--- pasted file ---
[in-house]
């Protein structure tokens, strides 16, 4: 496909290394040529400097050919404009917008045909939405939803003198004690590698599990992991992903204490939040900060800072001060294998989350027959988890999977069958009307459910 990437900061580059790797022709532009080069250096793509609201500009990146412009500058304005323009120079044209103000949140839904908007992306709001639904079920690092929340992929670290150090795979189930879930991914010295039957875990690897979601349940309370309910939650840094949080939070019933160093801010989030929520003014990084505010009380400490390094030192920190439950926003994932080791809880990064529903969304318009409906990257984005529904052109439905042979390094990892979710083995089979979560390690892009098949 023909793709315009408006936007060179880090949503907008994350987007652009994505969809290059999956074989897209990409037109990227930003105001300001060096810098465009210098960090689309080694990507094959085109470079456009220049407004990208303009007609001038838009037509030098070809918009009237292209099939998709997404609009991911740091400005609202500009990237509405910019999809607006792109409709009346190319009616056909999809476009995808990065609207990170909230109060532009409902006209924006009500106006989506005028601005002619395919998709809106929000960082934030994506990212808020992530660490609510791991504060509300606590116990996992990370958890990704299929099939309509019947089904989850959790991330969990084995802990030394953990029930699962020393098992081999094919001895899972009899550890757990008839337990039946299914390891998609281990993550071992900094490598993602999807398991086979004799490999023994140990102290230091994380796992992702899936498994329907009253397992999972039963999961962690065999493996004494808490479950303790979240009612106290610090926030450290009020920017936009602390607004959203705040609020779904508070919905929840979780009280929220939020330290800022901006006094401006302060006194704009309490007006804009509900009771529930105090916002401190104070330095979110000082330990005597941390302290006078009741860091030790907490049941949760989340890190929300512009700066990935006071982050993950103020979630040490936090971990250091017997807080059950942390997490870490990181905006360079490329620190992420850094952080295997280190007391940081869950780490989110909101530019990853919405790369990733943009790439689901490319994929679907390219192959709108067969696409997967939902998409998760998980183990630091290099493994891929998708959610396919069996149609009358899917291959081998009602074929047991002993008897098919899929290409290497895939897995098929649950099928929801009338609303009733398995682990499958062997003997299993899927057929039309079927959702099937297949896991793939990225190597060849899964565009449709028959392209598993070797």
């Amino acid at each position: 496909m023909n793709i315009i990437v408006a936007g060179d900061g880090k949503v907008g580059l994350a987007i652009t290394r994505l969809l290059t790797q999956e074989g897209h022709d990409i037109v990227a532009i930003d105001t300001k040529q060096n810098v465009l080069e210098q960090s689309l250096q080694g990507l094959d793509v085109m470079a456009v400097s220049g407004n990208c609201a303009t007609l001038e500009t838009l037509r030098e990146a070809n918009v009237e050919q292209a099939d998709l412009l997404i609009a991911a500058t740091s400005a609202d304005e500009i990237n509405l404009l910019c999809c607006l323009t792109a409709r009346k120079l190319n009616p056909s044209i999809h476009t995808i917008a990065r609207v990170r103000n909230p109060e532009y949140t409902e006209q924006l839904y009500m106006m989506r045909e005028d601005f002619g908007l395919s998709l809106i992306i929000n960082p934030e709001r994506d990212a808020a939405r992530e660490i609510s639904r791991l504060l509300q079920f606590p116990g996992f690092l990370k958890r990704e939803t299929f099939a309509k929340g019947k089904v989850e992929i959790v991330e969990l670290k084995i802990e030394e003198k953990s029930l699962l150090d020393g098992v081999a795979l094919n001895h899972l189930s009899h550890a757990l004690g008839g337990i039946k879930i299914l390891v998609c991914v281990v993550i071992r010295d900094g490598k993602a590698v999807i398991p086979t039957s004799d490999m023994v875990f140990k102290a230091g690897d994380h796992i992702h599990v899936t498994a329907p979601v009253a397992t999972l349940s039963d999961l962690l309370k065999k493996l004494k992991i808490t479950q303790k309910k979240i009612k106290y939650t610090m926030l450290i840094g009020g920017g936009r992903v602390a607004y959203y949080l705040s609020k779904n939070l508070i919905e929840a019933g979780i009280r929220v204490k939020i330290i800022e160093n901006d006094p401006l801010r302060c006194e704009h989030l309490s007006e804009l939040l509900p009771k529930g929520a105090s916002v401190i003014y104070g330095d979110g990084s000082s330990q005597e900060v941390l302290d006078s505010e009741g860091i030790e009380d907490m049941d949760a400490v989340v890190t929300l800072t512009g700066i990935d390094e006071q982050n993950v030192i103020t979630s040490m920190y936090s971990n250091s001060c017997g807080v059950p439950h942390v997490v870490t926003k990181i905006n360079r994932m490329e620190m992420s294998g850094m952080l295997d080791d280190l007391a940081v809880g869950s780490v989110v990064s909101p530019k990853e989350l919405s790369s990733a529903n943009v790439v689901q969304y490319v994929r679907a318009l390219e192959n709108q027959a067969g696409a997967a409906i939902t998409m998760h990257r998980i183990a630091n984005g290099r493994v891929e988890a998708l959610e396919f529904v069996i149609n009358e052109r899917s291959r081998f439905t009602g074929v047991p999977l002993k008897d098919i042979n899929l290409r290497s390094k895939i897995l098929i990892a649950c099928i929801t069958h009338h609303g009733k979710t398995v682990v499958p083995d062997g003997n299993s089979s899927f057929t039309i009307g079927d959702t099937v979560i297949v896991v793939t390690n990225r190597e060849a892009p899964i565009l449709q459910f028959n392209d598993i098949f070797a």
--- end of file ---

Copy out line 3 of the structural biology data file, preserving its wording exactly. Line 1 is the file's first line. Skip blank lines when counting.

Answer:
């Amino acid at each position: 496909m023909n793709i315009i990437v408006a936007g060179d900061g880090k949503v907008g580059l994350a987007i652009t290394r994505l969809l290059t790797q999956e074989g897209h022709d990409i037109v990227a532009i930003d105001t300001k040529q060096n810098v465009l080069e210098q960090s689309l250096q080694g990507l094959d793509v085109m470079a456009v400097s220049g407004n990208c609201a303009t007609l001038e500009t838009l037509r030098e990146a070809n918009v009237e050919q292209a099939d998709l412009l997404i609009a991911a500058t740091s400005a609202d304005e500009i990237n509405l404009l910019c999809c607006l323009t792109a409709r009346k120079l190319n009616p056909s044209i999809h476009t995808i917008a990065r609207v990170r103000n909230p109060e532009y949140t409902e006209q924006l839904y009500m106006m989506r045909e005028d601005f002619g908007l395919s998709l809106i992306i929000n960082p934030e709001r994506d990212a808020a939405r992530e660490i609510s639904r791991l504060l509300q079920f606590p116990g996992f690092l990370k958890r990704e939803t299929f099939a309509k929340g019947k089904v989850e992929i959790v991330e969990l670290k084995i802990e030394e003198k953990s029930l699962l150090d020393g098992v081999a795979l094919n001895h899972l189930s009899h550890a757990l004690g008839g337990i039946k879930i299914l390891v998609c991914v281990v993550i071992r010295d900094g490598k993602a590698v999807i398991p086979t039957s004799d490999m023994v875990f140990k102290a230091g690897d994380h796992i992702h599990v899936t498994a329907p979601v009253a397992t999972l349940s039963d999961l962690l309370k065999k493996l004494k992991i808490t479950q303790k309910k979240i009612k106290y939650t610090m926030l450290i840094g009020g920017g936009r992903v602390a607004y959203y949080l705040s609020k779904n939070l508070i919905e929840a019933g979780i009280r929220v204490k939020i330290i800022e160093n901006d006094p401006l801010r302060c006194e704009h989030l309490s007006e804009l939040l509900p009771k529930g929520a105090s916002v401190i003014y104070g330095d979110g990084s000082s330990q005597e900060v941390l302290d006078s505010e009741g860091i030790e009380d907490m049941d949760a400490v989340v890190t929300l800072t512009g700066i990935d390094e006071q982050n993950v030192i103020t979630s040490m920190y936090s971990n250091s001060c017997g807080v059950p439950h942390v997490v870490t926003k990181i905006n360079r994932m490329e620190m992420s294998g850094m952080l295997d080791d280190l007391a940081v809880g869950s780490v989110v990064s909101p530019k990853e989350l919405s790369s990733a529903n943009v790439v689901q969304y490319v994929r679907a318009l390219e192959n709108q027959a067969g696409a997967a409906i939902t998409m998760h990257r998980i183990a630091n984005g290099r493994v891929e988890a998708l959610e396919f529904v069996i149609n009358e052109r899917s291959r081998f439905t009602g074929v047991p999977l002993k008897d098919i042979n899929l290409r290497s390094k895939i897995l098929i990892a649950c099928i929801t069958h009338h609303g009733k979710t398995v682990v499958p083995d062997g003997n299993s089979s899927f057929t039309i009307g079927d959702t099937v979560i297949v896991v793939t390690n990225r190597e060849a892009p899964i565009l449709q459910f028959n392209d598993i098949f070797a």